The academics' letter is after the jump, but on a personal note I'd like to also voice my concern for the CEDEJ librarian, the Tunisian intellectual Mustafa Khayati. Khayati was one of the original Arab members of the Situationist movement in France in the 1950s and 1960s (writing the great "On The Poverty of Student Life" and other radical texts), and is a great resource himself on a wide range of subjects. He would have his own interpretation of the bizarre steps that would lead to the closure of a library at a place supposed to be a research center, but I'll leave it at that.
Update: Here is another petition in French.
December 11, 2009
His Excellency Jean-Félix Paganon
Ambassador, Embassy of France to the Arab Republic of Egypt
29 Rue Charles de Gaulle
Consul-General Marie Masdupuy
Consulate General of France in Egypt
5 Sekket El Fadl
Dear Ambassador Paganon and Consul Masdupuy:
The undersigned scholars and researchers are writing to express serious concern and dismay at the recent decision to close by the end of this month the valuable library of the Centre d’Études et de Documentation Économiques, Juridiques et Sociales (CEDEJ). CEDEJ is one of the premier research institutions in Egypt, supporting a steady stream of significant social research on Egypt and the Arab world.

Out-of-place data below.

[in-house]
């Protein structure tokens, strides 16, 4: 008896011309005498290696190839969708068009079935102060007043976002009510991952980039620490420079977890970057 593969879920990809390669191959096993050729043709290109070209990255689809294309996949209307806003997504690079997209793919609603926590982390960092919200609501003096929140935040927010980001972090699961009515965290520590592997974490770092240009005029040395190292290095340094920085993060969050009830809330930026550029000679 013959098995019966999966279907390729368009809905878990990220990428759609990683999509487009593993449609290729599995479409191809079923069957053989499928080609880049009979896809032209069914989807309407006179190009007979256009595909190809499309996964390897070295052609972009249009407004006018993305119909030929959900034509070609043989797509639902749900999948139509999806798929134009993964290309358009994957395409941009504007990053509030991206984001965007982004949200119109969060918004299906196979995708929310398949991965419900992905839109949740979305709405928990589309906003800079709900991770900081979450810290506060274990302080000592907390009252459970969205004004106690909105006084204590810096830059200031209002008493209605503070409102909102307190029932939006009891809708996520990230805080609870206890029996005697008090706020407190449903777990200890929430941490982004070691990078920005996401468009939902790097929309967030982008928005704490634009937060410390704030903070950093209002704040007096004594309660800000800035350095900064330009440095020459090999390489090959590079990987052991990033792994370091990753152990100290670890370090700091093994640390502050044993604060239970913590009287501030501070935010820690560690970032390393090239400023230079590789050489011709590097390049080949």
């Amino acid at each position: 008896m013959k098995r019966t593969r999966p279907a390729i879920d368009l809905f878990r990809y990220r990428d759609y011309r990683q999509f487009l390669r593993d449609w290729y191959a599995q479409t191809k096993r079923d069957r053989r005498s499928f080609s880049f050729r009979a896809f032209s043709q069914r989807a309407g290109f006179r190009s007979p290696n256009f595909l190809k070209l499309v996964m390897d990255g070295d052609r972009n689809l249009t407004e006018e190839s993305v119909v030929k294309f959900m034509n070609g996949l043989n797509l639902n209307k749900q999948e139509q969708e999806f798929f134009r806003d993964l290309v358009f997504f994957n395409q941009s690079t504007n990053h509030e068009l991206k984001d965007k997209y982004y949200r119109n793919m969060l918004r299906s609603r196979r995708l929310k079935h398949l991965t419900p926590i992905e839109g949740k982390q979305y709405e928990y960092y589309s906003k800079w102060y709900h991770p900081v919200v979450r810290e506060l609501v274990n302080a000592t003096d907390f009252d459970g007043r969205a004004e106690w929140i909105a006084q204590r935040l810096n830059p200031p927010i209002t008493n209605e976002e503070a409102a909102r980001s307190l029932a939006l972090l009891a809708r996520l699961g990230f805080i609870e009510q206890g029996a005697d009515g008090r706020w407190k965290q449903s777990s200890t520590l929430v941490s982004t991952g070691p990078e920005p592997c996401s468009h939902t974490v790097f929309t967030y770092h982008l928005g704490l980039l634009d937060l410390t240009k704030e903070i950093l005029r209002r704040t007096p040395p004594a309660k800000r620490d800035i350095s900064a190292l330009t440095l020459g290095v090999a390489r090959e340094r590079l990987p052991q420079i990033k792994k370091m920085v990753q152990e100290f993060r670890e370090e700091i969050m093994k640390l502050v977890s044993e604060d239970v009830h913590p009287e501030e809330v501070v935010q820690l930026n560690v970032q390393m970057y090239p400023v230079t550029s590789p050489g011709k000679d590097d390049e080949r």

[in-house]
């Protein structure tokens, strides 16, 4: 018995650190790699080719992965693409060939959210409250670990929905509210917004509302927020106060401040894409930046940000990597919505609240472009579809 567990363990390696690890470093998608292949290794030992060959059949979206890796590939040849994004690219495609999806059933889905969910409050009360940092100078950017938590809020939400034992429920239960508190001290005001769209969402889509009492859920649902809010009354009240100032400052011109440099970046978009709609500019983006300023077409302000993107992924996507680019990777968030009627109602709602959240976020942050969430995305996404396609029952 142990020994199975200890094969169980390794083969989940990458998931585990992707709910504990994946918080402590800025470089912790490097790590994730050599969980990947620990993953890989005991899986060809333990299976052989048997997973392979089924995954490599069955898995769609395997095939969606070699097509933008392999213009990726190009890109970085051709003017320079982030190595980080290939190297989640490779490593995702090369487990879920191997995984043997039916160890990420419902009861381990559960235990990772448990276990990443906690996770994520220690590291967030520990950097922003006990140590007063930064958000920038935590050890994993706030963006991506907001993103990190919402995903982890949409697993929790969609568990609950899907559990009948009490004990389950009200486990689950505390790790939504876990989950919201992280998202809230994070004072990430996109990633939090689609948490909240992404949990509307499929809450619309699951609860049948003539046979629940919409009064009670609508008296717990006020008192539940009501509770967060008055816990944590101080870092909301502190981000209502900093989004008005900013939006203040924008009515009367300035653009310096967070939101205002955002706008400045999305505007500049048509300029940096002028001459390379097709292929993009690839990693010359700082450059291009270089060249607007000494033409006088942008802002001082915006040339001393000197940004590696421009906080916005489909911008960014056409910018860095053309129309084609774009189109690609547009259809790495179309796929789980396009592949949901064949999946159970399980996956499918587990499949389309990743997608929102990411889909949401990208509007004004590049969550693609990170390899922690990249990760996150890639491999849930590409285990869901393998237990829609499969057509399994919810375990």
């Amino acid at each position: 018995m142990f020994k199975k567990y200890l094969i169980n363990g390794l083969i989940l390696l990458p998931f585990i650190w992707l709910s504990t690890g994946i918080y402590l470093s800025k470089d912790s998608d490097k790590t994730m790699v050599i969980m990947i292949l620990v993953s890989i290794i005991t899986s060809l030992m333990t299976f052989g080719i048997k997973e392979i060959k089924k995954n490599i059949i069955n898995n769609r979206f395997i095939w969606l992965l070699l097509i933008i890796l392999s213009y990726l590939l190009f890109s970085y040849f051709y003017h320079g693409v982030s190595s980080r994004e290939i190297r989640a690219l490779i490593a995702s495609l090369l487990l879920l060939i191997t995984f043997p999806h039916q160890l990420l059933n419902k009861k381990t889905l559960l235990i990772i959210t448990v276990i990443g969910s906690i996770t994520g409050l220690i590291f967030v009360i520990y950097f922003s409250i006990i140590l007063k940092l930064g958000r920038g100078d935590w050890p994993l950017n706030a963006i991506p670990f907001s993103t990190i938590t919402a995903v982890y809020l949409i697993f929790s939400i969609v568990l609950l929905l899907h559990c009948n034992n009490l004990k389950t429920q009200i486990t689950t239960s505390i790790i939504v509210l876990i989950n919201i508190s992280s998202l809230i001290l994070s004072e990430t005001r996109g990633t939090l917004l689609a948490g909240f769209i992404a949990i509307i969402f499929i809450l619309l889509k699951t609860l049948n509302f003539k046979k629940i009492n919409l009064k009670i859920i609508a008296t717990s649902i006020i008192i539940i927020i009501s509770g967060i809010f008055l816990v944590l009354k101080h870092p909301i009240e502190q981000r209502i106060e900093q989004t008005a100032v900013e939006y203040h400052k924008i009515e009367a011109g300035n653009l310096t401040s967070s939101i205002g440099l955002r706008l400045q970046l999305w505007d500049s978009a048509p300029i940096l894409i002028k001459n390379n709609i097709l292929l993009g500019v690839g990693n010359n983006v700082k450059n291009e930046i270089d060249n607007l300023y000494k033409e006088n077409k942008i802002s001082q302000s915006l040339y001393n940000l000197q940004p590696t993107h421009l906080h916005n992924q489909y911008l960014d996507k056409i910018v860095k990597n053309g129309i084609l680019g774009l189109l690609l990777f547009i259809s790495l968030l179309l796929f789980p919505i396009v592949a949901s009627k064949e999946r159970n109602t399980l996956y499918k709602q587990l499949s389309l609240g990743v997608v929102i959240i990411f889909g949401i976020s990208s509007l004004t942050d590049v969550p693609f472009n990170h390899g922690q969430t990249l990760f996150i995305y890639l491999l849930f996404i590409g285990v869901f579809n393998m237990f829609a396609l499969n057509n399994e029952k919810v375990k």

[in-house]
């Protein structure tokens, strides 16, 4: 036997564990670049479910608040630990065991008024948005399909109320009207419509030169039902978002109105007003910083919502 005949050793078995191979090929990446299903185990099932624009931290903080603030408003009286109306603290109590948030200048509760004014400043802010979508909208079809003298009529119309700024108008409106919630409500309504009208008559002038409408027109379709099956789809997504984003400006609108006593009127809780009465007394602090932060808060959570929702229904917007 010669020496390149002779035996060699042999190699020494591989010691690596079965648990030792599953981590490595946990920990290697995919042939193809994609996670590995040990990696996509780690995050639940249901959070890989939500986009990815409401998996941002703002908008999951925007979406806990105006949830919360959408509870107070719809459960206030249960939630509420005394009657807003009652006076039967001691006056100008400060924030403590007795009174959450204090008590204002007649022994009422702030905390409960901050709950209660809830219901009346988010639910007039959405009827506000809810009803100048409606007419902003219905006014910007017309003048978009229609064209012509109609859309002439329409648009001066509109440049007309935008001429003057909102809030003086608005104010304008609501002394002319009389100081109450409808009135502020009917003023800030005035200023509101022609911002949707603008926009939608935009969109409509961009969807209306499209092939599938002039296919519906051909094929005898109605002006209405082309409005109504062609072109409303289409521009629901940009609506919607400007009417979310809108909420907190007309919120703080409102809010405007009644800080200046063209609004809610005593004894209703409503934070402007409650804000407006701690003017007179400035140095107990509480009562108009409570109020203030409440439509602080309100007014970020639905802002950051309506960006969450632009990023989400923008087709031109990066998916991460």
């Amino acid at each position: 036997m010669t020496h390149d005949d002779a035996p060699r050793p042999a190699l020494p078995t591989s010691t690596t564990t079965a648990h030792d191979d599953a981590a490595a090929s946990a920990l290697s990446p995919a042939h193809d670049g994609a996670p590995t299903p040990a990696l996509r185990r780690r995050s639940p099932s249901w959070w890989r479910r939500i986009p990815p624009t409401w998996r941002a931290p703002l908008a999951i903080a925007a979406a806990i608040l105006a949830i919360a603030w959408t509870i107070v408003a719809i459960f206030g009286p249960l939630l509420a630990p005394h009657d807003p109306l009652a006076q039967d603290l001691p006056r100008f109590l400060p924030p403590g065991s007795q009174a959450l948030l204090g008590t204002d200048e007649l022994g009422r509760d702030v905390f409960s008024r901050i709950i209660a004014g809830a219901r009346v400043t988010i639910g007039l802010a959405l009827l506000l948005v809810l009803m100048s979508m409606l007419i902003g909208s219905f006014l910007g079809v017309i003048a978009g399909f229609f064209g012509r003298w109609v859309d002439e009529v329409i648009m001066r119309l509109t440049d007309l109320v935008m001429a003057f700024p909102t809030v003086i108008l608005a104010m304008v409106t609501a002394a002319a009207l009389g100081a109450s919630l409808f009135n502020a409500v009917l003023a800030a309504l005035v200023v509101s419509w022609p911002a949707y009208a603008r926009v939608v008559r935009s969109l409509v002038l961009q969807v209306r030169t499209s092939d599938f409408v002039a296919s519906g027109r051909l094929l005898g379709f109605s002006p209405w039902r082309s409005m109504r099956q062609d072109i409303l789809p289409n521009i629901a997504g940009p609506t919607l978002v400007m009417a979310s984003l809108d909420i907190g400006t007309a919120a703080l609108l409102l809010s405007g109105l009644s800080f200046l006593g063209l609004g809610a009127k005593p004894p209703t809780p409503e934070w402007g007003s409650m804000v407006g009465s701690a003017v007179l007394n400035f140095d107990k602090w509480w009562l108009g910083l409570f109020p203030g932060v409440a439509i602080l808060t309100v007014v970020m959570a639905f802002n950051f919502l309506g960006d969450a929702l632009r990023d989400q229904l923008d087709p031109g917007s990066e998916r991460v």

Shuttering any kind of library in Egypt is a real loss. Social science research in the country is hamstrung by scant resources, political and bureaucratic constraints, and notorious difficulty in securing even the most basic information. In such a context, the resources offered by CEDEJ are nothing short of indispensable for both generalists and specialists working in dozens of disciplines.
Closing the CEDEJ library in particular would be tragic. Since 1969, the library has been a unique and welcoming space for researchers hailing from all parts of the world. Its holdings have been raw materials for hundreds of theses, articles, and books. And its dedicated staff of seven is unfailingly helpful and professional; some have been serving library patrons for more than two decades.
As you know, the library houses in one compact space a wealth of sources: social science periodicals published in Egypt, Europe, and elsewhere, including publications of the Egyptian women’s press of the 1920s and 1930s; books on Egyptian and Arab politics in several languages, some dating from the early 20th century; a rich archive of Egyptian press clippings from 1977 to the present on a wide range of topics, perhaps the best and only such archive in Egypt; and Egyptian government documents, including contemporary ministerial reports and censuses dating from 1848.
In the spirit of knowledge-building that CEDEJ has embodied for so many years, we strongly urge you to reconsider the decision and keep the library doors open. Generations of past and future researchers will be grateful.